“I started noticing weird manifestations in him at about 1991-2. We had a show at Eko Le’Meriden Hotel in Victo- ria Island, Lagos. To my surprise my brother came on stage fully dressed in a native doctor’s attire instead of his regular outfit. By that time, we were not living together anymore. “Majek’s problem is not drug-related. He took to alcoholism to get over his real problem. Failing to keep the rules of whatever he delved into, he started to hallucinate. He started seeing things. “For instance, if he was in a room, he would tell you ‘open the door, open the window’. If you tell him the air condition is on, he would say ‘Can’t you see them spirits; you want to trap the spirits. Men, let the spirits move around’. “He felt he could stop seeing those things by getting drunk. Till date, he has not been able to liberate himself from those spirits. Before we went to Cote d’Ivoire, we had few shows here – First at Waterparks in Ikeja, then at MUSON Centre on Lagos Island, thereafter, the eastern part of the country. By then Majek’s behaviour had become erratic. He would come on stage, unzipped his fly and started saying ‘Let me show you my dk. I used to fk American P***y’.
‘He broke the rules’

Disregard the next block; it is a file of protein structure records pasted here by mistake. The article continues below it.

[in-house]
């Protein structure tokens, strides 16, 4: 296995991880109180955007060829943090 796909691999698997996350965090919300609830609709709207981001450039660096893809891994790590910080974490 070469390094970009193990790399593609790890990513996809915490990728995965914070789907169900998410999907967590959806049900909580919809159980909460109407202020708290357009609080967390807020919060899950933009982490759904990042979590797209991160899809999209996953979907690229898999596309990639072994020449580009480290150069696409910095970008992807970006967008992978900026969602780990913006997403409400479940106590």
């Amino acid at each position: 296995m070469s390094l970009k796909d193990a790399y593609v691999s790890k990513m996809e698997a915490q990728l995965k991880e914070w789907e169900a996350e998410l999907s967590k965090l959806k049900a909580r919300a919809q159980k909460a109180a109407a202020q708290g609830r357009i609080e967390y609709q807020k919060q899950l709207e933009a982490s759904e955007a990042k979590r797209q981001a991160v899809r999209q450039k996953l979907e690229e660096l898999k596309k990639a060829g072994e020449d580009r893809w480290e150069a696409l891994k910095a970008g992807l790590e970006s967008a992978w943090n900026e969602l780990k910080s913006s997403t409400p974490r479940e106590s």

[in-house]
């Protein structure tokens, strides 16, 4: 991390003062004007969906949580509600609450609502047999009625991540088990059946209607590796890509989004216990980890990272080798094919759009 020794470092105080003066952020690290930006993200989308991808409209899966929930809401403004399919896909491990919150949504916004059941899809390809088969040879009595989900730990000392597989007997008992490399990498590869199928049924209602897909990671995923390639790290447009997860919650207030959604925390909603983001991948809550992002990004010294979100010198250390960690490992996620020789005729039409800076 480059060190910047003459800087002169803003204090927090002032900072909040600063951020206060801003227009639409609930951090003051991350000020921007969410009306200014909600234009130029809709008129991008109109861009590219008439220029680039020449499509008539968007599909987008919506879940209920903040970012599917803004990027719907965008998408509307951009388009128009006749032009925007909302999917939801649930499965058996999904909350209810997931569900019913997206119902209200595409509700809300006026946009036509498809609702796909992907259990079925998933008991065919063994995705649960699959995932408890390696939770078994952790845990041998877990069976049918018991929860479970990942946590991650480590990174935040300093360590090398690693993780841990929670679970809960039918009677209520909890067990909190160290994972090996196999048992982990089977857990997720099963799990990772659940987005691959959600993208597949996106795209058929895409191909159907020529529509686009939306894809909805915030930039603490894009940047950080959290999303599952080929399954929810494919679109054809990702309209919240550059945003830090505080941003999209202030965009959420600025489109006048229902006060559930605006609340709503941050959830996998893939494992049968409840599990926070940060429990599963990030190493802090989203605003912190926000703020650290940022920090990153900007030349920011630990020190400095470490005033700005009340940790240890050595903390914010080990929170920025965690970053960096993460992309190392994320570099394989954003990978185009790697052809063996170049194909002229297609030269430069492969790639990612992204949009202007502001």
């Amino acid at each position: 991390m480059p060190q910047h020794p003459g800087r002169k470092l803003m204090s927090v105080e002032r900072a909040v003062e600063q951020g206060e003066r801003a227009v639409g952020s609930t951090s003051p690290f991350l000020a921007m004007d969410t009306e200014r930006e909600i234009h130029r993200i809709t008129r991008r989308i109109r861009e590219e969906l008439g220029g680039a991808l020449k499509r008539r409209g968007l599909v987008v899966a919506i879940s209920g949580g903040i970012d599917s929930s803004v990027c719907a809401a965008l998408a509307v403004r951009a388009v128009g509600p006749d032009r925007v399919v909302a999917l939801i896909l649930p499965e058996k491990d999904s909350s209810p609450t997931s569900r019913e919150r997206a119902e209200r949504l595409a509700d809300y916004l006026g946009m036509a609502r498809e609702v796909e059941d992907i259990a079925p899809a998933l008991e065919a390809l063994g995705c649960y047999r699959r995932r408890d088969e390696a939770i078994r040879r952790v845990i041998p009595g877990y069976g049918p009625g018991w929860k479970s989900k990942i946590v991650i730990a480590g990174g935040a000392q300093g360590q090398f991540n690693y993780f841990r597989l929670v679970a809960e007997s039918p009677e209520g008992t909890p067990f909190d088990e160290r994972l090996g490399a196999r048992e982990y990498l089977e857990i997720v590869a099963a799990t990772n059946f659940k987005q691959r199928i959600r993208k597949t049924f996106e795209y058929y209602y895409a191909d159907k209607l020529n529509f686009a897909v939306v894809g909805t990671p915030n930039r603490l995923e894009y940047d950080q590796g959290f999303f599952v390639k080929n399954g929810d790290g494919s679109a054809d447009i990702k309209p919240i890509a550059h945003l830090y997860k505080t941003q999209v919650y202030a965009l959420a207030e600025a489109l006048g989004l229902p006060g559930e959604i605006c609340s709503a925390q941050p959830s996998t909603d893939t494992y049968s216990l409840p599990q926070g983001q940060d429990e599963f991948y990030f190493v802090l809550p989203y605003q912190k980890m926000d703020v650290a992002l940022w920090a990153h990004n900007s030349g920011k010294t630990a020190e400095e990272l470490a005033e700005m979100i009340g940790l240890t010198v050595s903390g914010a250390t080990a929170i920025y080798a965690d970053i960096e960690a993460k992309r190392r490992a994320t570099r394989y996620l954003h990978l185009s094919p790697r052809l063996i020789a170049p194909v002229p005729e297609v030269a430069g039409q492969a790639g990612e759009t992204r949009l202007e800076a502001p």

“The event we went for in Cote d’Ivoire was like Nigeria’s Festac 77. Black artistes from all over the world were there for one week at the Félix Houphouet-Boigny Stadium in Abidjan. The Marley family came, so was every big reggae artiste. “I was determined not to let him disgrace himself the way he had been doing lately in Nigeria. We got to our hotel and after allocating rooms, I stayed with him in his suite. As soon as he called room service and ordered for a bottle of brandy, I would pick the intercom immediately and cancel the order. We would begin to quarrel. For three days, I gave him close marking. He couldn’t drink alcohol. I forced him to eat. “On the third night, around 2 a.m., while we were watching a movie in his suite, he looked at me and shook his head. He said: ‘Amos I envy you, men’. I said ‘What do you mean? How can you envy me, you are the star’. He said: ‘You won’t understand. Just hold on to Christ, the way you are, he would reward you at last.’ “I started probing him. One of the questions I asked was: “All these reports about you reading the Seven Books of Moses, are you really reading them? His reply: “Seven Books of Moses? Those are kindergarten books’. He started mentioning books that I have never heard of in my life. He mentioned names too. That was how he came up with the line that he is getting to the level of de Lawrence. He told me many things. He told me he couldn’t keep the rules. He broke the rules. But he failed to tell me what the rules were. “It was in Lagos he mixed up with the wrong crowd, but his case worsened in the US. The circle he fell into in America complicated his problem, especially when he met a promoter called Paul (surname withheld). “When he was signed on to Interscope Records, they brought in the producer of U2 to work on his album. That man also spiritually influenced him negatively. Those two guys were steep in spiritism. There is no difference in spiritism here in Nigeria and over there in America. The devil is the same everywhere. “This is the irony: once Majek gets on stage, the spirit steps aside for him to perform; once he finished performing, the spirit comes back to start the torment.